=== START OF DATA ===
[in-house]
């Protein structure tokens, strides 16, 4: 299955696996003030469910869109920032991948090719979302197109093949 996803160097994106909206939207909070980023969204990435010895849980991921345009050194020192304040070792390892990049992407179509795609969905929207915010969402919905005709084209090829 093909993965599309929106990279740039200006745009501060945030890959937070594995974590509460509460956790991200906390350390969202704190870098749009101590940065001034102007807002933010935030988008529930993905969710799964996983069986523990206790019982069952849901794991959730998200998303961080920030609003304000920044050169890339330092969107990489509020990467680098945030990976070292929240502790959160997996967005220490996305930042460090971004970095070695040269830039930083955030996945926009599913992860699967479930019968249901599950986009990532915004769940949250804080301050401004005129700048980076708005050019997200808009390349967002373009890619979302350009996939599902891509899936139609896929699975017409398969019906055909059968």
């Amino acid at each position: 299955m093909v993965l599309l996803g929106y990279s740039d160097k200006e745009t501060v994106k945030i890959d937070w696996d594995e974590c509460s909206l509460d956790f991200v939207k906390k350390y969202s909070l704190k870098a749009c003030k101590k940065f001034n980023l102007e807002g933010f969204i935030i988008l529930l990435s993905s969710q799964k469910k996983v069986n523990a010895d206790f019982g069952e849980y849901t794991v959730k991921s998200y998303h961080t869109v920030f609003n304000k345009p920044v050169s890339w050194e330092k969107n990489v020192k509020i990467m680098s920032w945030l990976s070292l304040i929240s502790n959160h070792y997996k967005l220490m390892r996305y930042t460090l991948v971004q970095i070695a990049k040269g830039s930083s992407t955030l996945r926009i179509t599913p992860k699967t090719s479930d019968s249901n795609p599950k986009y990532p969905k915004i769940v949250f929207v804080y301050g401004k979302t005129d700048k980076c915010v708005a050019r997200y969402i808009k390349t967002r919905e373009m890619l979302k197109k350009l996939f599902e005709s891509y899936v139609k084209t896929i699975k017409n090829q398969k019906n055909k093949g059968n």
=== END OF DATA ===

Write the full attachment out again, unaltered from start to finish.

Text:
[in-house]
């Protein structure tokens, strides 16, 4: 299955696996003030469910869109920032991948090719979302197109093949 996803160097994106909206939207909070980023969204990435010895849980991921345009050194020192304040070792390892990049992407179509795609969905929207915010969402919905005709084209090829 093909993965599309929106990279740039200006745009501060945030890959937070594995974590509460509460956790991200906390350390969202704190870098749009101590940065001034102007807002933010935030988008529930993905969710799964996983069986523990206790019982069952849901794991959730998200998303961080920030609003304000920044050169890339330092969107990489509020990467680098945030990976070292929240502790959160997996967005220490996305930042460090971004970095070695040269830039930083955030996945926009599913992860699967479930019968249901599950986009990532915004769940949250804080301050401004005129700048980076708005050019997200808009390349967002373009890619979302350009996939599902891509899936139609896929699975017409398969019906055909059968």
């Amino acid at each position: 299955m093909v993965l599309l996803g929106y990279s740039d160097k200006e745009t501060v994106k945030i890959d937070w696996d594995e974590c509460s909206l509460d956790f991200v939207k906390k350390y969202s909070l704190k870098a749009c003030k101590k940065f001034n980023l102007e807002g933010f969204i935030i988008l529930l990435s993905s969710q799964k469910k996983v069986n523990a010895d206790f019982g069952e849980y849901t794991v959730k991921s998200y998303h961080t869109v920030f609003n304000k345009p920044v050169s890339w050194e330092k969107n990489v020192k509020i990467m680098s920032w945030l990976s070292l304040i929240s502790n959160h070792y997996k967005l220490m390892r996305y930042t460090l991948v971004q970095i070695a990049k040269g830039s930083s992407t955030l996945r926009i179509t599913p992860k699967t090719s479930d019968s249901n795609p599950k986009y990532p969905k915004i769940v949250f929207v804080y301050g401004k979302t005129d700048k980076c915010v708005a050019r997200y969402i808009k390349t967002r919905e373009m890619l979302k197109k350009l996939f599902e005709s891509y899936v139609k084209t896929i699975k017409n090829q398969k019906n055909k093949g059968n």